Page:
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Which Features are Learned by Contrastive Learning? On the Role of Simplicity Bias in Class Collapse and Feature Suppression
Yihao Xue · Siddharth Joshi · Eric Gan · Pin-Yu Chen · Baharan Mirzasoleiman
Event URL: https://openreview.net/forum?id=YHAlCxfjwI »

Contrastive learning (CL) has emerged as a powerful technique for representation learning, with or without label supervision. However, supervised CL is prone to collapsing representations of subclasses within a class by not capturing all their features, and unsupervised CL may suppress harder class-relevant features by focusing on learning easy class-irrelevant features; both significantly compromise representation quality. Yet, there is no theoretical understanding of \textit{class collapse} or \textit{feature suppression} at \textit{test} time. We provide the first unified theoretically rigorous framework to determine \textit{which} features are learnt by CL. Our analysis indicate that, perhaps surprisingly, bias of (stochastic) gradient descent towards finding simpler solutions is a key factor in collapsing subclass representations and suppressing harder class-relevant features. We also provide the first theoretical explanation for why employingsupervised and unsupervised CL together yields higher-quality representations, even when using commonly-used stochastic gradient methods.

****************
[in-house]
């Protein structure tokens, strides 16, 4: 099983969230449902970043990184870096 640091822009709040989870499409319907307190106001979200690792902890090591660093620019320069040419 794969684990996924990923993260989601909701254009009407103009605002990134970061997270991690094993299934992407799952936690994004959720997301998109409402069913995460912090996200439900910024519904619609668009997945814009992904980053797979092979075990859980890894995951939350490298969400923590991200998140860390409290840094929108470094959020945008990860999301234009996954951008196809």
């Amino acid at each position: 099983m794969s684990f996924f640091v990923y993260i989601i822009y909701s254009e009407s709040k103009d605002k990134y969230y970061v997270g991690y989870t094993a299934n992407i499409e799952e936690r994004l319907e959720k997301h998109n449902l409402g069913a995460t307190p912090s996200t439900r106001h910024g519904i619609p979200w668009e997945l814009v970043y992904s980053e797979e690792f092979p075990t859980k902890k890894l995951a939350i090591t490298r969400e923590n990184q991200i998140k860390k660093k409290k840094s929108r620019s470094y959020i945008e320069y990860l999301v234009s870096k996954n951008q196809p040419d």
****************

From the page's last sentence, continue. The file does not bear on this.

Author Information

Yihao Xue (UCLA)
Siddharth Joshi (UCLA)
Eric Gan (UCLA)
Pin-Yu Chen (IBM Research)
Baharan Mirzasoleiman (UCLA)

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